The HR Specialist: California Employment Law

The California Court of Appeal has upheld a jury’s verdict finding the California Department of Transportation (Caltrans) liable for failure to provide a reasonable accommodation and failure to engage in the interactive process.

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Same-sex harassment claims are tough to prove under Title VII. It’s especially hard if the harassment seems more for the purpose of annoying the harassed worker. But that’s not how the California Fair Employment and Housing Act handles same sex harassment, as an employer recently found out.

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An appeals court has reversed a quarter-million-dollar punitive-damages award for sexual harassment. The problem: The employee couldn’t prove the alleged harassment was pervasive or frequent enough to constitute a hostile environment.

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Bumble Bee Tuna and two employees face felony OSHA violations after a maintenance worker was cooked alive inside a 35-foot oven at the company’s Santa Fe Springs facility.

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The Children’s Hospital and Research Center in Oakland has reached a settlement with an employee who had cancer and was fired for taking too much medical leave.

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It’s easier for employees to prove retaliation for complaining about discrimination than it is to prove the underlying complaint. When disciplining someone who has complained, make sure each infraction is iron-clad—and don’t pile on additional dubious charges.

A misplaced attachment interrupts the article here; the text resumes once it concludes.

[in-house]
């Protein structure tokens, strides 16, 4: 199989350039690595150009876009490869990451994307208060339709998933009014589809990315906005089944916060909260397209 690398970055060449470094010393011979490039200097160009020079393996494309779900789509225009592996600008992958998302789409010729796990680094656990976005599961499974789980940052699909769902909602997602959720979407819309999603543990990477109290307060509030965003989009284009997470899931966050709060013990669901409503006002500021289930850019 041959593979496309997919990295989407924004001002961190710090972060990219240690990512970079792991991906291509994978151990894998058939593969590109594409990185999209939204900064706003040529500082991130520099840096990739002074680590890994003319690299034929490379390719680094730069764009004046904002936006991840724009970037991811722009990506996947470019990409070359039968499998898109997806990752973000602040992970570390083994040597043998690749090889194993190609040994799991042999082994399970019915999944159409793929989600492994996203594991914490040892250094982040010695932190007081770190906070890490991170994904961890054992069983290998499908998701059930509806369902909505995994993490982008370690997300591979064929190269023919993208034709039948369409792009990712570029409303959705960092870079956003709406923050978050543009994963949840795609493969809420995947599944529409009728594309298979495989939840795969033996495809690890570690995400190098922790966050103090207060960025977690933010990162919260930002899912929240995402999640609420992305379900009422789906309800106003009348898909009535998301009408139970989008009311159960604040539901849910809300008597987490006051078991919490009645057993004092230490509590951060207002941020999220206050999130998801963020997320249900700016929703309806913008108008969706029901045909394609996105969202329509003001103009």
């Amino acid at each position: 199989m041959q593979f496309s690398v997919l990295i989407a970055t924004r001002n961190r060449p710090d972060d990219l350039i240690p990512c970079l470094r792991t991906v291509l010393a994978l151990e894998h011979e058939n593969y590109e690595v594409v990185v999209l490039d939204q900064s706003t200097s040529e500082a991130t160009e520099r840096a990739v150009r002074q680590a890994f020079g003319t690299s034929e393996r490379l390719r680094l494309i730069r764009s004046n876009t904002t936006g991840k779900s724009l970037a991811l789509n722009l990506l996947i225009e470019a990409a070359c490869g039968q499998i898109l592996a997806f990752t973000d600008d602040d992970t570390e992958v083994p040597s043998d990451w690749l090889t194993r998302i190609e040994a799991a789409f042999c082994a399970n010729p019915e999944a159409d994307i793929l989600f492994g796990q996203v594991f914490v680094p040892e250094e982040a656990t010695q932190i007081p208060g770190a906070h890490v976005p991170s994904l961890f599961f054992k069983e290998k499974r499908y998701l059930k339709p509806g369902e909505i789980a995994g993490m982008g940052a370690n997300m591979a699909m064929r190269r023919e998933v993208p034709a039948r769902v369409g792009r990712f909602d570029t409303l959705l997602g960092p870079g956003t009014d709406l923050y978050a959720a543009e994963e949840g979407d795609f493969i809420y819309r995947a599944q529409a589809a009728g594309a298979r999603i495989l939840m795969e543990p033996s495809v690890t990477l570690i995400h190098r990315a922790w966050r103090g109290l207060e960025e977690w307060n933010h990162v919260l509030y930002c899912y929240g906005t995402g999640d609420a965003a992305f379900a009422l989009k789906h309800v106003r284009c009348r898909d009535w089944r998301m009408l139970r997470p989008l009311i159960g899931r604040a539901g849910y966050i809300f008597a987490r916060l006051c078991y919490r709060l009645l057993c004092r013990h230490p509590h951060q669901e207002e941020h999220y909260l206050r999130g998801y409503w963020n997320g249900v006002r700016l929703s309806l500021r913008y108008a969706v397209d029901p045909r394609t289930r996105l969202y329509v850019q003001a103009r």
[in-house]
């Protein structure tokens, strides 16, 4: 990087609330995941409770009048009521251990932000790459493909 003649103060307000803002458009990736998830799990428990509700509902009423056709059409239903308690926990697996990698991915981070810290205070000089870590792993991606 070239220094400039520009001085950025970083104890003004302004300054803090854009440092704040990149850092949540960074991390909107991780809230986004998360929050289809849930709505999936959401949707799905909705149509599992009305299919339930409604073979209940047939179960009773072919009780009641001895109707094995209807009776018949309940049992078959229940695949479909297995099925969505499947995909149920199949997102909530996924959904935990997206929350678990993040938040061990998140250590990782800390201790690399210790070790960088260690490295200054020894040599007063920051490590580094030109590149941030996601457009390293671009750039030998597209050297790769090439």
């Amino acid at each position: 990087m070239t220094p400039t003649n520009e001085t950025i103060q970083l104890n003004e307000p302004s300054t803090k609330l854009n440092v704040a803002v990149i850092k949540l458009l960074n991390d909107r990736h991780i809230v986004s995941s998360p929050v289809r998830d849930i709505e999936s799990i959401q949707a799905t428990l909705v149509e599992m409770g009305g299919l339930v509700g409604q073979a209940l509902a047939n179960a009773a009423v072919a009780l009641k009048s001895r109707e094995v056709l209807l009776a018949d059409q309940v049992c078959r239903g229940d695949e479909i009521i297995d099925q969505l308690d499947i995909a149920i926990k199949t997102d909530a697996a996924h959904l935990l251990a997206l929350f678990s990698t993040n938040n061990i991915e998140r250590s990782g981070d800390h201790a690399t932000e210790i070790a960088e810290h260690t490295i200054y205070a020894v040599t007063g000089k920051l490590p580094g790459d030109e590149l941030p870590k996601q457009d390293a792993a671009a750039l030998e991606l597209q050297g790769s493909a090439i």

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Surviving relatives of employees who were exposed to nuclear radiation at a La Jolla defense contractor’s facility are now eligible for compensation.

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Here’s an important reminder for managers handling workers returning from medical leave who may qualify as disabled: Placing workers in a temporary job may be part of an accommodation but that doesn’t end the process.

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Here are seven hot-button topics that California HR leaders should stay on top of. Practical advice will help you comply with a shifting employment law landscape.

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C&H Collins-Hartwell Programs, a Southern California provider of medical day care, must pay 32 employees $344,000 in back pay and damages after the U.S. Department of Labor’s Wage and Hour Division found it only paid straight time to workers who worked more than 40 hours in a week.

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